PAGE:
IWS is well represented at the conference–this year over half of our members are attending. For IWS,  June means our summer edition of Clover is ready and the conference is at hand.  What an honor to take part in the conference!  The Chuckanut Writers Conference faculty includes people from all aspects of writing–editors poets novelists a blogger  and agents. Sam and Sally Green have both contributed to Clover in the past–it will be fun to see them again.

What fine motivation for all of us attending to bring our writing up a notch–to get inspired and to share our experiences in whatever aspect of writing that draws our time and energies to Whatcom Community College this weekend.

We are indebted to Village Books and Whatcom Community College for hosting the conference.

See you soon!



clover 7 coverIWS attended the writers Chuckanut Writers Conference at Whatcom Community College this weekend.  Village Books and Whatcom Community College jointly put on the  writers conference.  Hats off to Chuck and Dee Robinson who support writers at the ground level, and give them a garden to grow in.  Anna Wolff from Whatcom College and Paul Hanson from Village Books have done an amazing job again this year.

IWS celebrated Clover, A Literary Rag, vol. 7–its launch timed for the conference opening.  Among our Studio attendees  were: Janet Bergstrom and Jim Milstead from our Monday afternoon writers group and from Wednesday evening: Norman L. Green–printer and assistant editor extraordinaire–my true right arm in Clover; Shelley Muzzy, and J. Jamieson Woods.

I did not get to hear all the faculty at the conference; but I did attend Claire Dederer’s session — memoirs–fiction– memory is fiction.  The hardest stuff to reveal is sometimes a revelation in itself. I loved her writer’s exercise and plan to use it in my groups.   I also enjoyed Thor Hanson’s plenary talk about how the brain sees words based on the physical mechanics of eyeball and optic nerve–traveling information into the sea of brain matter. I found it fascinating to demystify the muse.  I loved Bruce Barcott’s Friday morning talk  — he told us all the tricks of topic selection. Ha!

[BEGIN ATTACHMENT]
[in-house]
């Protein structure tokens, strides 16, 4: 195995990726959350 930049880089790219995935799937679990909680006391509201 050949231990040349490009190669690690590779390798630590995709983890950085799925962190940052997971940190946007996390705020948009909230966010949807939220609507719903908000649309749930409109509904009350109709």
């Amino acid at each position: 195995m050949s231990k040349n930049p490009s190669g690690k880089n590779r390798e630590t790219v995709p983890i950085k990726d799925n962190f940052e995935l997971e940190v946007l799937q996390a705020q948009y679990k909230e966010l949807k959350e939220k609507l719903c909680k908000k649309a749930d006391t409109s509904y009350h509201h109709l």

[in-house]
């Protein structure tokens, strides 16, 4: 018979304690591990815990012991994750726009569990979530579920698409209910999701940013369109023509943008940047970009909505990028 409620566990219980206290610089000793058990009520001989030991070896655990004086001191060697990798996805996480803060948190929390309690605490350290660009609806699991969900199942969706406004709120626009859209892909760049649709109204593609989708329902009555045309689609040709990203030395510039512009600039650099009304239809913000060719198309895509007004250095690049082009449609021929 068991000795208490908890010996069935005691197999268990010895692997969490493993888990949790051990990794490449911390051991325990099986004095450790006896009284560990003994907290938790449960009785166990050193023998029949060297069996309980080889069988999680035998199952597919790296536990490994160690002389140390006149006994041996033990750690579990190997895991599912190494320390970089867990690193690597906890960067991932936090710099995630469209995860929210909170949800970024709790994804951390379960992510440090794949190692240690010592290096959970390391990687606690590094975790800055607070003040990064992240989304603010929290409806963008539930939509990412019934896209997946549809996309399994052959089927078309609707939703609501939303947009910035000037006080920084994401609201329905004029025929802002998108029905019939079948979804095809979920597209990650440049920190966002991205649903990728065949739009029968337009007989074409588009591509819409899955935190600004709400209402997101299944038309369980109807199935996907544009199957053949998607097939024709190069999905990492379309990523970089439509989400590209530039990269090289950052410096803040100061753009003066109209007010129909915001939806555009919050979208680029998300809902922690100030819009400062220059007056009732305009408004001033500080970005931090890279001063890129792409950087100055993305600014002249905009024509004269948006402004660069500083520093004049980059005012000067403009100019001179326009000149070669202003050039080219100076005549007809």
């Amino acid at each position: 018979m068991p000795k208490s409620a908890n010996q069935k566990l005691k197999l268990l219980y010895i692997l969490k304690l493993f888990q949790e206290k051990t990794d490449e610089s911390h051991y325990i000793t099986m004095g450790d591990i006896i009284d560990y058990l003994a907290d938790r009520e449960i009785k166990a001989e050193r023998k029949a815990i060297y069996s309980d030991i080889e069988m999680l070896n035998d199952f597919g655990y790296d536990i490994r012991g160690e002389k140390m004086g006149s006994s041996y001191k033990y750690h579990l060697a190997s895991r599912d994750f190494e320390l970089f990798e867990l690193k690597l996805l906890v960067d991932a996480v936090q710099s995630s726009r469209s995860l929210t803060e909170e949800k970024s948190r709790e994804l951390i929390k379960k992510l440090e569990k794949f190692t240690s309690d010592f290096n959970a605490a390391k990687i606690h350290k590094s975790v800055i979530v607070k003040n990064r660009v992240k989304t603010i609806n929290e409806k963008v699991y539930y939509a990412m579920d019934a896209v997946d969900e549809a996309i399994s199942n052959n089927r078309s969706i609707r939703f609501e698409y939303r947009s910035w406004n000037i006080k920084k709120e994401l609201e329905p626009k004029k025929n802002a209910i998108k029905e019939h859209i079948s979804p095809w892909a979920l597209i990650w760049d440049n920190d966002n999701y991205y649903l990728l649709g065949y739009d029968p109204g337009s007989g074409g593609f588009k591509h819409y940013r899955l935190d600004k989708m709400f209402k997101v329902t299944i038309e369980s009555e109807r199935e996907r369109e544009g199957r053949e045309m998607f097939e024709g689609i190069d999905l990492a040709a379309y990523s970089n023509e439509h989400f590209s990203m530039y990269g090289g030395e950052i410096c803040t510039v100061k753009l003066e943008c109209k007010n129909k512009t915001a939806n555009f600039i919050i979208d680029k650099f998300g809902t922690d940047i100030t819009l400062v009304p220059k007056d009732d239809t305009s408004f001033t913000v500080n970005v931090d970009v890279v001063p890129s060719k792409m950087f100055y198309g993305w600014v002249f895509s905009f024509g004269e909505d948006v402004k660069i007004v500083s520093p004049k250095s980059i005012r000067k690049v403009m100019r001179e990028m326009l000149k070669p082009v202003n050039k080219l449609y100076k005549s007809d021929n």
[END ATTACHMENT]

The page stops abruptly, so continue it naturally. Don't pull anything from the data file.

Last evening Clover, A Literary Rag sponsored an open mic reading hosted by Andrew Shattuck McBride at the Village Inn right across from our favorite bookstore, Village Books.  This event was in conjunction with the writers conference.  Andy did a wonderful job as our emcee, and what fun it was to hear stories and poems from 16 conference attendees.  Delightful to have Dick Harris among us! Especially noted here was an appearance by one of Clover‘s best friend’s, Laurel Leigh, who read from her story “Dearest” in the summer edition of Clover.

Goat Mountain Pizza!  Our food truck on Friday.  I love you guys.

I came away revised and inspired–and eating muffins on a Sunday morning–ready to get on with my own novel revision.

Again thank-you Village Books!


January is a great month for submissions.  Clover wants to hear from you.  Send your poems and stories through our submissions manager or email them to this site .  Our next publishing date is June, 2014.  Officially we begin to read submissions in February, but unofficially the beat goes on!  So figure out what you want to send, and get it in.

Clover, A Literary Rag, volume 7 awaits, and I am excited to see it evolve.